[(1) Subsection (2) applies if a master UCITS which has one or more feeder UCITS which are authorised contractual schemes is wound up, whether as a result of a direction given by the FCA under section 257 or 261X, an order of the court under section 258 or 261Y, rules made by the FCA or otherwise.
(2) The FCA must direct the operator and depositary of any authorised contractual scheme which is a feeder UCITS of the master UCITS to wind up the feeder UCITS unless—
(a) the FCA approves under section 283A the investment by the feeder UCITS
**Trials are provided to all LexisPSL and LexisLibrary content, excluding Practice Compliance, Practice Management and Risk and Compliance, subscription packages are tailored to your specific needs. To discuss trialling these LexisPSL services please email customer service via our online form. Free trials are only available to individuals based in the UK. We may terminate this trial at any time or decide not to give a trial, for any reason. Trial includes one question to LexisAsk during the length of the trial.
To view the latest version of this document and thousands of others like it, sign-in to LexisPSL or register for a free trial.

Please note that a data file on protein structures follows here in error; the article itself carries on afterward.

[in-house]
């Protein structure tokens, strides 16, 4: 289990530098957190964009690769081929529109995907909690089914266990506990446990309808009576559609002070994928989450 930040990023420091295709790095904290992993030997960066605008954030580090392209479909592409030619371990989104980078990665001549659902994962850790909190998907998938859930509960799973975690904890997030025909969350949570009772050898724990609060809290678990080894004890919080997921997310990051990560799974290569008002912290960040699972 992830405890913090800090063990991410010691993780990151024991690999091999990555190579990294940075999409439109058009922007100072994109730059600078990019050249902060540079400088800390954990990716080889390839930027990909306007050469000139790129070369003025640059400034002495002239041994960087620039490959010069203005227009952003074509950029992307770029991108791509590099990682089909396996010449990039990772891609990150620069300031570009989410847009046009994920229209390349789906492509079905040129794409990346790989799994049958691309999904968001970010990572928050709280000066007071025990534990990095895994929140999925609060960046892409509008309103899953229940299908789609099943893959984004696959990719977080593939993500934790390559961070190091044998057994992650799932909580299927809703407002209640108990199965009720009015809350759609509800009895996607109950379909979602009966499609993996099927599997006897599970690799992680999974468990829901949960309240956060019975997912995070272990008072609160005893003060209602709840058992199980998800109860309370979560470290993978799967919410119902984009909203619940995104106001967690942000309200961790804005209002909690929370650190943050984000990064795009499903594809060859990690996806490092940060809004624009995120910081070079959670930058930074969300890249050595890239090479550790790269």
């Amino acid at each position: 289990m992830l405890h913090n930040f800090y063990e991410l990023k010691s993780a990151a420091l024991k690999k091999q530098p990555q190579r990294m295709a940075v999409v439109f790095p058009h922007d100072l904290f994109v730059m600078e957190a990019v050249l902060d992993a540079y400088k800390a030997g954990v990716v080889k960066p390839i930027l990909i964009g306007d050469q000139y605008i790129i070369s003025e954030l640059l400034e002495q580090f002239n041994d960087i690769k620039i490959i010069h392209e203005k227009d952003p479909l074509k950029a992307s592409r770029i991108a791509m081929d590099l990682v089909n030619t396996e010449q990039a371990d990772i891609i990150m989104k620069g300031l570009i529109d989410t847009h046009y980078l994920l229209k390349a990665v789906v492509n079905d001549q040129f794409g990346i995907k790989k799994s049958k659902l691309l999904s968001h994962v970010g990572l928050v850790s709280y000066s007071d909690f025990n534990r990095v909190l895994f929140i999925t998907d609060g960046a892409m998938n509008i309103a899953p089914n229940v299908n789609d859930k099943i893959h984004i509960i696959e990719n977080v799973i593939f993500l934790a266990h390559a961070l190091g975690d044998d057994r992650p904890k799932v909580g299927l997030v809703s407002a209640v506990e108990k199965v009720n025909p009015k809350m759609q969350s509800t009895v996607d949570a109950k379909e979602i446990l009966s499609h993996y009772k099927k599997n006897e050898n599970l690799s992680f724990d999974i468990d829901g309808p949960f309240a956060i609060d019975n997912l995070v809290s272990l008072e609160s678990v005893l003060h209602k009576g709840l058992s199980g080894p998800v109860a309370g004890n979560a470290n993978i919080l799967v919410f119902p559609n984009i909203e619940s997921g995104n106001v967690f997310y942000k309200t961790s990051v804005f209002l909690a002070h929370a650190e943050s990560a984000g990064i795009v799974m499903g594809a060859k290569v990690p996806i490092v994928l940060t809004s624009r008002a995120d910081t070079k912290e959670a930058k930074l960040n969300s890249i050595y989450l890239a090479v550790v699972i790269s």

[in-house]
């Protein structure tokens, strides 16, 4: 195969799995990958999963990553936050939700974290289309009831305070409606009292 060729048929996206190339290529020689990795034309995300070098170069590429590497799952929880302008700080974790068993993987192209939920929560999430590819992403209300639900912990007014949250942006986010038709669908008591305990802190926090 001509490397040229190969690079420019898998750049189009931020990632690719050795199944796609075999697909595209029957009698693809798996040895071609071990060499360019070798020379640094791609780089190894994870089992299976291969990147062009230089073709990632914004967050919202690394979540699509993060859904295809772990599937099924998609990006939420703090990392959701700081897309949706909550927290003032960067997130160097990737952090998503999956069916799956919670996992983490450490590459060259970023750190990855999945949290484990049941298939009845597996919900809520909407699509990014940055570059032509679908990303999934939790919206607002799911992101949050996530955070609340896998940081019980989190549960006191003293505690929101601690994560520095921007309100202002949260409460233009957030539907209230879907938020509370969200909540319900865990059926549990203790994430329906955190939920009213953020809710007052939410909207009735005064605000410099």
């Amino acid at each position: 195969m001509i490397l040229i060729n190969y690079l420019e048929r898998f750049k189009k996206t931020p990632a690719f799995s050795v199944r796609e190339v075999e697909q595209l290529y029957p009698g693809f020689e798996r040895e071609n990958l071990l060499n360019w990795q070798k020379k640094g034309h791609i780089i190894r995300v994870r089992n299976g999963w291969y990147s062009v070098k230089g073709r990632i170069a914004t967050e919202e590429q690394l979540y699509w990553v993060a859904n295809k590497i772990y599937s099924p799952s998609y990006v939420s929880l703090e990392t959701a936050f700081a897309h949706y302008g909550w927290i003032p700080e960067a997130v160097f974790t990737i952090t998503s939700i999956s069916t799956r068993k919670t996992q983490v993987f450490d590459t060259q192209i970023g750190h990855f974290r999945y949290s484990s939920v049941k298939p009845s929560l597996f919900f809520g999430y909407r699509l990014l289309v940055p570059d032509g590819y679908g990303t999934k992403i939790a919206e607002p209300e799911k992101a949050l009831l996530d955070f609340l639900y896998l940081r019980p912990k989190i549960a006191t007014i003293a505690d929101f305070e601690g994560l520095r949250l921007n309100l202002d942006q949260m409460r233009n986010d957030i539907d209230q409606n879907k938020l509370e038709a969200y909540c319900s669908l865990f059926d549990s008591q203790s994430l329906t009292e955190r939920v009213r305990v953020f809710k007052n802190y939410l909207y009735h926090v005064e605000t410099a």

Existing user? Sign-in
Take a free trial
This Practice Note considers the legal concept of mistake in contract law. It examines common mistake, mutual mistake, unilateral mistake, mistake as to identity and mistake as to the document signed (non est factum). It also considers the impact of each of these types of mistake on the contract and
This Practice Note considers the meaning and use of conditions precedent in commercial arrangements. It also considers typical conditions precedent and drafting issues.What are conditions precedent?A condition precedent in a commercial contract details an event which must take place before:•a
This practice note provides an introduction to tort law by addressing three questions:•what does the concept of being liable in tort mean? And how does tort relate to contract and criminal law•how has the law of tort developed?•what is the scope of tort, ie what interests does it protect? What
This Practice Note considers the law governing the procedural law of arbitration proceedings (the curial law or lex arbitri) and how it is determined under the law of England and Wales (England and English are used as convenient shorthand).The procedural law of the arbitral proceedingsThe procedural
0330 161 1234
To view the latest version of this document and millions of others like it, sign-in to LexisLibrary or register for a free trial.